Thursday, February 19, 2015

NARS satin lip pencils, a geography lesson (Part 1)

The NARS Satin Lip Pencil shades are all named after parks and gardens, but I doubt many of us could find all of the places connected with our favorite shades on Google Maps. With a few exceptions (like Hyde Park, a "cardinal red"), NARS' shade names belong in a game of Trivia Crack. I love that NARS offers globally connected branding and large shade ranges, but for me the shades are more special when I can imagine the places the shades are named for.

I have researched the places in this post to the best of my ability and profiled the most iconic place for each name. I have also chosen a picture that shows both the natural beauty of the location and a color reference to the NARS satin lip pencil shade. If I have an error in my research, please leave me a comment and I will correct it ASAP!

NARS satin lip pencils launched in Spring 2013 and there are 16 shades available currently. This post covers the first eight shades and part two will cover the remaining eight.

1. Biscayne Park - Pink guava | Florida, USA
Biscayne National Park is in southern Florida, near Miami. 95% of Biscayne National Park is water, as the park protects its namesake, Biscayne Bay. I feel like Stefan, but Biscayne National Park seems to have everything: shipwrecks, coral reefs, incredible aquatic life, and is close to the Everglades and Miami.

Photo credit: USA Today / NARS

2. Floralies - Light apricot | Montreal, Canada

Montreal's Floralies Gardens are on Notre Dame Island in Parc Jean Drapeau. Notre Dame Island is a man made island in the Saint Lawrence River that was built in 1965 for Expo 67 and later used during Montreal's 1976 Summer Olympics. The 25 hectare Floralies Gardens were created for the International Floralies competition in 1980 by world famous designers and landscape artists.

Photo credit: / NARS

3. Isola Bella - Peach beige | Lake Maggiore, Italy

Isola Bella is a small island in Lake Maggiore in Northern Italy. Carlo III of the House of Borromeo began construction of the palace with a citrus and flower garden in the 1630's, but did not finish due to the outbreak of the plague in Milan. The palace and garden were ultimately finished forty years later by Carlo's nephew and named after his wife Isabella. The baroque architecture of the palace and garden terraces are opulent and decadent. Isola Bella has many statues, including one of Love riding a unicorn that guards the top terrace.  Depending on your perspective, Isola Bella is an island fit for a partying queen or a long lasting testament to gauche taste.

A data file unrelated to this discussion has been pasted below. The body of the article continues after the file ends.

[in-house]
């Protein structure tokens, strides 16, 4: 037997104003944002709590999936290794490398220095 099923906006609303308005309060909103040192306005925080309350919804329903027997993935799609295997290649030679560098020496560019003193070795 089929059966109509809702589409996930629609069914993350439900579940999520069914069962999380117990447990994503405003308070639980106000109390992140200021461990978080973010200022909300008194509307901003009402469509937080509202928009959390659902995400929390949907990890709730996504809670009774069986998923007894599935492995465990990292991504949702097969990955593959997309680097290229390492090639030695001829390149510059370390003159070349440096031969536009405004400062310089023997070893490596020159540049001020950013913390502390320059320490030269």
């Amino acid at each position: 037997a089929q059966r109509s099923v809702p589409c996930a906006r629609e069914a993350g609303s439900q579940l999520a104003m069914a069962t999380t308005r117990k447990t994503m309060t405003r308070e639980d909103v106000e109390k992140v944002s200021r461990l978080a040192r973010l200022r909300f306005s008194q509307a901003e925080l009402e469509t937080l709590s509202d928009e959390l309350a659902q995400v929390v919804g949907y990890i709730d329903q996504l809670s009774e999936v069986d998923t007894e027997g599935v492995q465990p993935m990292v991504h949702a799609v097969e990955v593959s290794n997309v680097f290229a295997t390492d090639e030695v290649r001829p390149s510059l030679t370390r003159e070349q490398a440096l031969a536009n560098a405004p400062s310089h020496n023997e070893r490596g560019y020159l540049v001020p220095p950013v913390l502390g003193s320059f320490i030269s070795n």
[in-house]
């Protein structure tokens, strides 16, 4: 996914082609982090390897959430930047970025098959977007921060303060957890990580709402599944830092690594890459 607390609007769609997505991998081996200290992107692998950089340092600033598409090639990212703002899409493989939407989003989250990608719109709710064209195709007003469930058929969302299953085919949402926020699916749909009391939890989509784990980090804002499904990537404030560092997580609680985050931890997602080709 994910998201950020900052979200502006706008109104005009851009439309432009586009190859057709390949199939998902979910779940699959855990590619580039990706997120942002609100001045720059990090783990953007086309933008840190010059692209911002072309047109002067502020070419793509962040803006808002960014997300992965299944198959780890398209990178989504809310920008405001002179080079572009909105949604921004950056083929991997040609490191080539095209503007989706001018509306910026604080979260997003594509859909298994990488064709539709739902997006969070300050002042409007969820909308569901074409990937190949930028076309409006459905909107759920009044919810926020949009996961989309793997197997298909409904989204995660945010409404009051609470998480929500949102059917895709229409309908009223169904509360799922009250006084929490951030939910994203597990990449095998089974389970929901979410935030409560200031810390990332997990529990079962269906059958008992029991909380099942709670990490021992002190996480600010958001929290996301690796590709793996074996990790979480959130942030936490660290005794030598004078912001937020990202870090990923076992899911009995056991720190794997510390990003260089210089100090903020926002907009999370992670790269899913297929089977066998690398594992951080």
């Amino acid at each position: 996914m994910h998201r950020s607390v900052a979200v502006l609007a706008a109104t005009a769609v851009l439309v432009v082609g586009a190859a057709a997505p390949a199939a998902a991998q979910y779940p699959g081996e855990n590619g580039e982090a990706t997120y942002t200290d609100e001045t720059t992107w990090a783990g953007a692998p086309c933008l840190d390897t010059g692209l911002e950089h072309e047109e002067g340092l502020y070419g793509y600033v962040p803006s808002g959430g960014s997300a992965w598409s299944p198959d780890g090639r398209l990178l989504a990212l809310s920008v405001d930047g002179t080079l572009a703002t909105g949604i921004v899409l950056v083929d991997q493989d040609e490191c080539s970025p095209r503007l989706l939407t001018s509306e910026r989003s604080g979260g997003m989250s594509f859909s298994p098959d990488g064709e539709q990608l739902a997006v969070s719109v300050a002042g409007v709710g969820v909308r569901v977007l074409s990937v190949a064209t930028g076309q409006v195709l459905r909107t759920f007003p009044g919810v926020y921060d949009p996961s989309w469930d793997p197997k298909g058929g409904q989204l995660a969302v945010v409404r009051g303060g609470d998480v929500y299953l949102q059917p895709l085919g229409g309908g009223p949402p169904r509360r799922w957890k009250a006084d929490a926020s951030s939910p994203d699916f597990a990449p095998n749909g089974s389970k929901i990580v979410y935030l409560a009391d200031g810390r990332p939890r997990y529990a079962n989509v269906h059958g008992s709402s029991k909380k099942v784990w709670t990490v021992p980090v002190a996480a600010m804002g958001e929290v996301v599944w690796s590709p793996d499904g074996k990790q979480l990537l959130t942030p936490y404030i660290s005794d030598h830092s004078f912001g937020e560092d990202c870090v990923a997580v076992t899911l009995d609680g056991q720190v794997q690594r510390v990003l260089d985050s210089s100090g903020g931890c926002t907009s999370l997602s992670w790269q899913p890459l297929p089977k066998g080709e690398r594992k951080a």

Photo credit: / NARS

4. Rikugien - Rose pink | Tokyo, Japan

Rikugien is a park in Tokyo, Japan built around 1700. The name Rikugien means 'six poems garden' and shows miniature scenes from 88 well known poems. Rikugien represents the traditional Japanese garden style of the Edo period and features lots of trees and walking paths. As you would expect from a historic garden named for poetry, Rikugien is known for peace and serenity. Rikugien is also one of the shades in the 2015 Sephora birthday gift.

Photo credit: / NARS
5. Lodhi - Coral | Delhi, India

The 90 acre Lodhi Gardens in Delhi, India are known for their historical importance. The structures in the gardens, including tombs, a mosque, bridges, arches, and a watercourse, provide very rare examples of architecture from the Sayyid and Lodhi Dynasties. The oldest tomb in the garden, built in 1444, belongs to Mohammed Shah, the last of the Sayyid dynasty. The Lodhi gardens are also known for the tomb of Sikandar Lodhi, the penultimate ruler of the Lodhi Dynasty, who died in 1517.

Photo credit: / NARS

6. Timanfaya - Mandarin orange red | Canary Islands, Spain

Out of everywhere in this list, I most want to visit Timanfaya National Park in the Canary Islands in Spain. Timanfaya National Park is named after its only active volcano, named.... dun dun dun.... Timanfaya. Tricky, huh? This national park is a part of a UNESCO designated biosphere reserve and has restricted pedestrian access to ensure preservation. If you ever wanted to visit an active volcano on a camel, then this is for you. If you wish you were adventurous enough to visit an active volcano on a camel, just wear the shade Timanfaya on your lips and everyone will think you are a badass.

Photo credit: / NARS

7. Yu - Bright pink | Shanghai, China

The Yu Garden in Shanghai, China, was built in the mid 1500's by the Ming Dynasty. The Suzhou style garden is classically Chinese and contains many constructed landscapes separated by walls and pavilions. One of the main attractions of the Yu Garden is the 5 ton Currow Stone that was supposed to be for the imperial palace in Beijing, but the boat carrying it sank near Shanghai, so it was installed in the Yu Garden instead. This garden is known for its pavilions, pagodas, and ponds, and history. How many other places can you see a 400 year old gingko tree?

Photo credit: / NARS

8. Luxembourg - Watermelon | Paris, France

The Luxembourg Garden, in Paris' 6th arrondissement, was built in 1612 by Marie de' Medici, Queen of France. Marie de' Medici (of the legendary Italian House of Medici) was widowed by King Henry IV the day after her coronation. She modeled the Luxembourg palace, garden, and fountain after her native Florence. The garden contains over 100 statues and is known for the Medici Fountain and tree lined walks. Today, the garden is owned by the French government and the French Senate meets in the palace.

Photo credit: / NARS
*whew* you made it through part 1 -  good work! I hope you found this as interesting as I do!

Coming up in part two, the other eight shades: Hyde Park, Majella, Golshan, Palais Royal, Het Loo, Bansar, Mandore, and Jardin de Plantes....

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